New London's Poverty Profile reveals one million now live in low-income families

A new London's Poverty Profile report has been published updating a wide range of indicators on housing, work, health and income poverty to assess what has changed since the first report in 2009.

It reveals that over one million people now live in low-income families where at least one adult is working: an increase of 60% over the last decade.

The poorest 50% have less than 5% of financial or property wealth and the richest 10%
have 40% of income wealth, 45% of property wealth and 65% of financial wealth.

The number of unemployed Londoners is now above 400,000, the highest number
since 1996, and the rate is rising more quickly than the national average.

The report includes a new section on services including GPs, primary schools and transport.

The key findings are:

Since the original report in 2009, child poverty has fallen in London, while working-age
poverty has risen. The number of children and working-age adults in in-work poverty
grew. Over one million people now live in low-income families where at least one adult
is working, an increase of 60% over the last decade.

Housing costs are critical in explaining why London has the highest poverty rates of all
England’s regions. Taking account of housing costs, the poverty rate in London is 28%,
compared to 22% in the rest of England, and the gap has grown in the last decade.

220,000 households live in overcrowded accommodation, 60,000 more than a decade
ago with most of this increase in the private rented sector.

The proportion of households in temporary accommodation has nearly halved
since 2005 and has fallen since the last report but is still 10 times higher than the
English average. London now accounts for 75% of all households in temporary
accommodation in England, and most are housed in the private rented sector.

Housing benefit changes mean many parts of Inner London, particularly the Inner West,
may become unaffordable for low-income families renting privately. Outer London
boroughs, with cheaper housing, often have lower levels of public services per head: 8 of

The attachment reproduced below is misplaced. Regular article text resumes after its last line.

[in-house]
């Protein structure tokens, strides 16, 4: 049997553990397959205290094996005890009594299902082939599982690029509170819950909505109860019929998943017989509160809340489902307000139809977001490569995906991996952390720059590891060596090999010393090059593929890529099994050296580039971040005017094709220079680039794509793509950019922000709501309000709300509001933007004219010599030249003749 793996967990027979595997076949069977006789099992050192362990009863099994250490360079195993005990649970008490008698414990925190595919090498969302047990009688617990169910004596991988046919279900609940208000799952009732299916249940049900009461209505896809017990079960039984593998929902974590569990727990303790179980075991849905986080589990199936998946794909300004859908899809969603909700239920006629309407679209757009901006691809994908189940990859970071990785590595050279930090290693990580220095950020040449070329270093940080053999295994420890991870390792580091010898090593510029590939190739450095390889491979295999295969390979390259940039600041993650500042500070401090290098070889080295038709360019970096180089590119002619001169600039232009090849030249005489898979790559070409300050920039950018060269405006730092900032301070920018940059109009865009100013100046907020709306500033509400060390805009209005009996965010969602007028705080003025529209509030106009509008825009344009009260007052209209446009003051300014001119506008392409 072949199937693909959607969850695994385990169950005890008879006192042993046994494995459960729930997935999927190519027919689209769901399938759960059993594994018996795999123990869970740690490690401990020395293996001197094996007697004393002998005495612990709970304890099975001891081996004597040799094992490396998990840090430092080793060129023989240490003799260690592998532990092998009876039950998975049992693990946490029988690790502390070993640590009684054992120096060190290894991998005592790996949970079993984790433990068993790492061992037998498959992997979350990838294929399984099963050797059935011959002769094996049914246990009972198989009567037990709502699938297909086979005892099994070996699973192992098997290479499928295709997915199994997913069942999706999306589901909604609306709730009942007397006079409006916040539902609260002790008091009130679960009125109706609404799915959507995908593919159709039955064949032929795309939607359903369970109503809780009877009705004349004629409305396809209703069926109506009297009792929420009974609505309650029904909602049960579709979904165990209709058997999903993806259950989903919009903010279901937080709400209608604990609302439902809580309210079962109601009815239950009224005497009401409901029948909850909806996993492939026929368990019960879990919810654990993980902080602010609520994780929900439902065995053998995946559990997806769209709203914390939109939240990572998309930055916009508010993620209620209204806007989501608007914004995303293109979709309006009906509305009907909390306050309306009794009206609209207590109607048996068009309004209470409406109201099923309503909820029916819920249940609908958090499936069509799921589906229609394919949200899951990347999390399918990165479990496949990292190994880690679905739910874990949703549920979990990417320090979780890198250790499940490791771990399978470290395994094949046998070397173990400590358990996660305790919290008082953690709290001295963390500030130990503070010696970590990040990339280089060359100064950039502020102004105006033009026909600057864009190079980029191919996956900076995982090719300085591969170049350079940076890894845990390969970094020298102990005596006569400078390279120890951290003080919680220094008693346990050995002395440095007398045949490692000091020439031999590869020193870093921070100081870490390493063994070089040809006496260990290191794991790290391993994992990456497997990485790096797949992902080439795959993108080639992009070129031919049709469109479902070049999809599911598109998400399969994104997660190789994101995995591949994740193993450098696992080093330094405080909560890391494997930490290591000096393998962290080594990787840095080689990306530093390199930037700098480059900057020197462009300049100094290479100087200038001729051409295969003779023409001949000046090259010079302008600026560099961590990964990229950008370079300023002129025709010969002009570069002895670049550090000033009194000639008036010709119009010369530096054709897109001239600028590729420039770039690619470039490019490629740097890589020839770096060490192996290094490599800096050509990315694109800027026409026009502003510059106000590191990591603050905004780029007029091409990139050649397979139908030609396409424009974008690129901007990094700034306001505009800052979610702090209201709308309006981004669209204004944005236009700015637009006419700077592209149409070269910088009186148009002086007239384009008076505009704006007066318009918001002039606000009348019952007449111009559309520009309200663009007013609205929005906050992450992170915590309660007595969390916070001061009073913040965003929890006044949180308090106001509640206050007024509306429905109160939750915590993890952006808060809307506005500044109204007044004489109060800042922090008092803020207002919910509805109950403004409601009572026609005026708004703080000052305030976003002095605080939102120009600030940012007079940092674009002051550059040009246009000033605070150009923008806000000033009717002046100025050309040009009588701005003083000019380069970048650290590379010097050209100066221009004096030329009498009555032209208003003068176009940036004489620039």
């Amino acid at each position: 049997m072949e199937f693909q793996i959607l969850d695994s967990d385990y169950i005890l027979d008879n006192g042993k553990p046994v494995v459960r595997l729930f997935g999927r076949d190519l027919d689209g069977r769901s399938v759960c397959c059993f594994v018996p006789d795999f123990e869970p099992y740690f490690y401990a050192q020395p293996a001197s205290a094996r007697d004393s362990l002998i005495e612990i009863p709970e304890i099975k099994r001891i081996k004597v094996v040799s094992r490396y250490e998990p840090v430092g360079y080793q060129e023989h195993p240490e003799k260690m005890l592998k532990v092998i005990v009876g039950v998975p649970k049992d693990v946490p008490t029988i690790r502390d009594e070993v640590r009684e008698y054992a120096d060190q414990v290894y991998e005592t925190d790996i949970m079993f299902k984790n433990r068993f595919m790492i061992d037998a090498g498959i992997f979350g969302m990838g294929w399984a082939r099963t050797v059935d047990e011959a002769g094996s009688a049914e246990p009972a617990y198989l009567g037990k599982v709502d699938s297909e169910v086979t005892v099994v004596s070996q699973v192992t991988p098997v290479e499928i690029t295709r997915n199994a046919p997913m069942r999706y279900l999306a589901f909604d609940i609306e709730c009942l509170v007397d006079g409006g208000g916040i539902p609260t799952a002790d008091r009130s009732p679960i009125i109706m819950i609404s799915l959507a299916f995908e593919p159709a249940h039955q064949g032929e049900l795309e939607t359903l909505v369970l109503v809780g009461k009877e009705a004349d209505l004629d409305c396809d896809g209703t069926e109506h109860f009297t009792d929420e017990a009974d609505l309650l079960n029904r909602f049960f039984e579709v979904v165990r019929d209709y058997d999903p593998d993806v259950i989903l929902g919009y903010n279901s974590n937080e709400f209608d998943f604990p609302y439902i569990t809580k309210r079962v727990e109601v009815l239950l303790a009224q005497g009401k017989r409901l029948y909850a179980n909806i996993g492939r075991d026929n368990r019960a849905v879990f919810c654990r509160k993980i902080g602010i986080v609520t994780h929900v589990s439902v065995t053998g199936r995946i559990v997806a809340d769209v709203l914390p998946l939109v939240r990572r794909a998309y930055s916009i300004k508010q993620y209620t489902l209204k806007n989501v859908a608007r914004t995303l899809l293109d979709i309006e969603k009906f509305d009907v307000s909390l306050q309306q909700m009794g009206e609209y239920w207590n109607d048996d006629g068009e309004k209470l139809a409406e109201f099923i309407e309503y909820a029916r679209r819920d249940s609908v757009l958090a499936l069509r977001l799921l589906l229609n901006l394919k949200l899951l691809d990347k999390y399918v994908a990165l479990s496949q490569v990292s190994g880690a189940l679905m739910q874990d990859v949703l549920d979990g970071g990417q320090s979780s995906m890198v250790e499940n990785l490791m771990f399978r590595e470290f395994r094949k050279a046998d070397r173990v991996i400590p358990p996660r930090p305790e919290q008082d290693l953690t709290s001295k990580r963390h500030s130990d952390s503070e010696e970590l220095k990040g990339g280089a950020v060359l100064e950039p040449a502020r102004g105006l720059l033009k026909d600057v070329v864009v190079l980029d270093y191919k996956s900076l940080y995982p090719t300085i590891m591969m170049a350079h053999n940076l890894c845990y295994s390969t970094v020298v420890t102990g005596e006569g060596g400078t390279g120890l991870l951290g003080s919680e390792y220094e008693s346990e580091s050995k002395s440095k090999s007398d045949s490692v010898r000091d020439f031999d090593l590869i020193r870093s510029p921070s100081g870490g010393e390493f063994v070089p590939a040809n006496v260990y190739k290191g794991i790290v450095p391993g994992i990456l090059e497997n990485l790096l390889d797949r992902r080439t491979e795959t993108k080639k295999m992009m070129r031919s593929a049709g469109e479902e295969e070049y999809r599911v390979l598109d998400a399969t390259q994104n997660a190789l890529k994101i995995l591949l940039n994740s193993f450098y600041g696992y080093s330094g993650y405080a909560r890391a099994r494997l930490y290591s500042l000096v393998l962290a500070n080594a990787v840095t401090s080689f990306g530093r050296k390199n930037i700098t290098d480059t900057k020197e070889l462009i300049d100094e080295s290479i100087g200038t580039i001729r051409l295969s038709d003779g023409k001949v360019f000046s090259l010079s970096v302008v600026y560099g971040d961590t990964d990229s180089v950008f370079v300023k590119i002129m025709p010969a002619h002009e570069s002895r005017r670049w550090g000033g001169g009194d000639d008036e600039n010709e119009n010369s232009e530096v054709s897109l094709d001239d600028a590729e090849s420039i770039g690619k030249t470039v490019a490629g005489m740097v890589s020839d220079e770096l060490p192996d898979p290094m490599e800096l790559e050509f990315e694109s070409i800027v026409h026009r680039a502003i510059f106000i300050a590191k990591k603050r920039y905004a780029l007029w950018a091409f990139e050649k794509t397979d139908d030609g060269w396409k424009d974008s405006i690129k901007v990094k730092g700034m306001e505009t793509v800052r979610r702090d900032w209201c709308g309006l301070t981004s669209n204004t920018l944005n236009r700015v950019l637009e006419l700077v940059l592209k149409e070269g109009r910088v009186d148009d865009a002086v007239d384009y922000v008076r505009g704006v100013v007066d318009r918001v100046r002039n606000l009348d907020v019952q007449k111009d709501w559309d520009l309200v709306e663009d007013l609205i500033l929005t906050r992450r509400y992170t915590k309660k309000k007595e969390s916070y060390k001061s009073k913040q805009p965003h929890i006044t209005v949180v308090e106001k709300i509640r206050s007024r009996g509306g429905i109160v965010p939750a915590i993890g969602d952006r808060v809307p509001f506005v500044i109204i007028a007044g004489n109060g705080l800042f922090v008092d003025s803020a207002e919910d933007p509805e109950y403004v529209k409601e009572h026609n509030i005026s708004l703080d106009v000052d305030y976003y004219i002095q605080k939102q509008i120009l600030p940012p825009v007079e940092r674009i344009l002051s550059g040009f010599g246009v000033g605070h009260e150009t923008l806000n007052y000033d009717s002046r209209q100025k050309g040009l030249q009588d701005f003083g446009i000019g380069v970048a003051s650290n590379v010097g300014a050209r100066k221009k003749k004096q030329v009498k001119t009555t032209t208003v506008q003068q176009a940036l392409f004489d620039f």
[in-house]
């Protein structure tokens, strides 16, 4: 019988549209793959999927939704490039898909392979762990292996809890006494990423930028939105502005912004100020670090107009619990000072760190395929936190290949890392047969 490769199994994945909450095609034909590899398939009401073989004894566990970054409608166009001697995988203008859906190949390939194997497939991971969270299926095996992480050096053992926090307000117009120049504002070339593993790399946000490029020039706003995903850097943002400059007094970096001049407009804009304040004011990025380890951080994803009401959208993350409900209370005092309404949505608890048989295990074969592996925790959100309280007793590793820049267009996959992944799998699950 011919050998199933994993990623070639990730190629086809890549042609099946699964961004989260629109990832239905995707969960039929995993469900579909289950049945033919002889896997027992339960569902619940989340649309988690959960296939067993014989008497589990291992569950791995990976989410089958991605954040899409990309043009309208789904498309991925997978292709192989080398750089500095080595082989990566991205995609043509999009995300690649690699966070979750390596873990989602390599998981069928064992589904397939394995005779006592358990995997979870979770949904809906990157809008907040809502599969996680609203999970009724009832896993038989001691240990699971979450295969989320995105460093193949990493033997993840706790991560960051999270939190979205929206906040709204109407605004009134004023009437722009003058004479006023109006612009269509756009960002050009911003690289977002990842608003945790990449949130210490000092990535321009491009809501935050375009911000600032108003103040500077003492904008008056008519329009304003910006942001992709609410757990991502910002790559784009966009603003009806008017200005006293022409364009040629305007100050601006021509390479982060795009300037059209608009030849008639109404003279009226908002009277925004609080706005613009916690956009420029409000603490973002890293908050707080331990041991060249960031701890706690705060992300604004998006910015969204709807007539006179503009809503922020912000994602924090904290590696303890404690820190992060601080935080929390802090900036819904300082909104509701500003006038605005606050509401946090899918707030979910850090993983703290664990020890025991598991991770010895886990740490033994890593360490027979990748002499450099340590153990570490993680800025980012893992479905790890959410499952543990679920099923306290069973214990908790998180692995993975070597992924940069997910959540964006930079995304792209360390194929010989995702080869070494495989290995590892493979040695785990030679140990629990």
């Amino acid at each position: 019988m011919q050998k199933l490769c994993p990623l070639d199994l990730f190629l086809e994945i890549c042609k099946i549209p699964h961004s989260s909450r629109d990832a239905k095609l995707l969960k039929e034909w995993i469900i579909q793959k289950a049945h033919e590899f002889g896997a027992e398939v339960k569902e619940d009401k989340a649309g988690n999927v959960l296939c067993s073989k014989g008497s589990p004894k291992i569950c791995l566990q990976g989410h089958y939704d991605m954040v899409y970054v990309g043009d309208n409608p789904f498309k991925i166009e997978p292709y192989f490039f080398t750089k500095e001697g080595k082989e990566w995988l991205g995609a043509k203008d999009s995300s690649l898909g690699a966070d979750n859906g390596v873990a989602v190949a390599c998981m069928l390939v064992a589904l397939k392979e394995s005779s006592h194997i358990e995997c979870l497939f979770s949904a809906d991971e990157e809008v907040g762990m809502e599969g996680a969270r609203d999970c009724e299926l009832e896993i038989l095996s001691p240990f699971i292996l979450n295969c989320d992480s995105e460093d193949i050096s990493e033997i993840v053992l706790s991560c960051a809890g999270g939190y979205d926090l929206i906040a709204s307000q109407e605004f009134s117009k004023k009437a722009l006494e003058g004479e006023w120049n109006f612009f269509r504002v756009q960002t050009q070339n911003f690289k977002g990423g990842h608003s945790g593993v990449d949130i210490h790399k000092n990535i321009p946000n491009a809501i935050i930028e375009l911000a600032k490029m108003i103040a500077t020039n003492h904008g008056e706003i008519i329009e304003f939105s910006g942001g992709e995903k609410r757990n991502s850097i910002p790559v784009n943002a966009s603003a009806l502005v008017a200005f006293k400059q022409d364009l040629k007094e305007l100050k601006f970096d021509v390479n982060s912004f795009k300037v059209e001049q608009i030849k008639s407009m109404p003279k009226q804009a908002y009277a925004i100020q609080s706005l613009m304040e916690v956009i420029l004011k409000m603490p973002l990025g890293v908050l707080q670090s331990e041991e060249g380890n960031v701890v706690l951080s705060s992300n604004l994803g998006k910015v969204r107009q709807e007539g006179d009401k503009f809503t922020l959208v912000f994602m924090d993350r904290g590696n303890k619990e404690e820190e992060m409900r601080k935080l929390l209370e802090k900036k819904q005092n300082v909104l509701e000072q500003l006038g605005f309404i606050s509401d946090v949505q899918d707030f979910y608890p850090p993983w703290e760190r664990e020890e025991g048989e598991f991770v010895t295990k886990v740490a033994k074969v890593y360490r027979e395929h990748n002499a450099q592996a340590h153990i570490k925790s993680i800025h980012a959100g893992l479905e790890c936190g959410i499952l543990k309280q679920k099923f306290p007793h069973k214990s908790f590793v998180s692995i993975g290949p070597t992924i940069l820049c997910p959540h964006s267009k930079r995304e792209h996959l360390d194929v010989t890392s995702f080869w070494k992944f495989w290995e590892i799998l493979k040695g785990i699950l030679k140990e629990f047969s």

the 10 primary care trusts with the fewest GPs per population are in Outer London and
35% of Outer London primary schools are full or overcrowded, compared to 19% in Inner
London.

The poorest 50% have less than 5% of financial or property wealth. The richest 10%
have 40% of income wealth, 45% of property wealth and 65% of financial wealth.

The number of unemployed Londoners is now above 400,000, the highest number
since 1996, and the rate is rising more quickly than the national average. In total
900,000 working-age adults were either unemployed, economically inactive but
wanting a job, or in a part-time job because they could not find a full-time one.

The unemployment rate among young people is at its highest level for nearly 20 years
(23%) and is still rising. Despite, on average, being better qualified than other young
people in the rest of England, young Londoners are more likely to be unemployed.

The number of low-paid jobs has increased by 60,000 since 2005 and now numbers
470,000, although the proportion of jobs which are low-paid remains the same at 1 in
7. Nearly 50% of young adults are paid less than the London Living Wage.

Educational attainment continues to improve and children eligible for free school meals
in London are more likely to attain minimum developmental and educational standards
at age 5, 11 and 16 than similarly poor children in the rest of England.

Poor children in London are more likely to lack everyday items than those outside
London, with 60% of children in low-income families unable to afford a week’s holiday.

Babies born in Southwark, Croydon, Haringey and Harrow are twice as likely to die
before their 1st birthday as those born in Bromley, Kingston and Richmond.

In response, Alison Garnham, chief executive of Child Poverty Action Group, said: "This valuable, in-depth report is the latest to spell out the extent and the depth of poverty facing London's children.

"With over 600,000 children in poverty, the capital's children have the worst start in life than children in any other region and many will never fully recover from the impact this will have on their childhoods and life chances. As London families get increasingly squeezed between rocketing living costs and stagnant or falling incomes, politicians cannot just stand by and watch.

"In particular, we need real action to stop the ranks of London's working poor swelling even further.

"Better financial support for those on low wages, affordable childcare and better part time opportunities are essential so parents can have jobs they can raise a family on."

To download the report go: here

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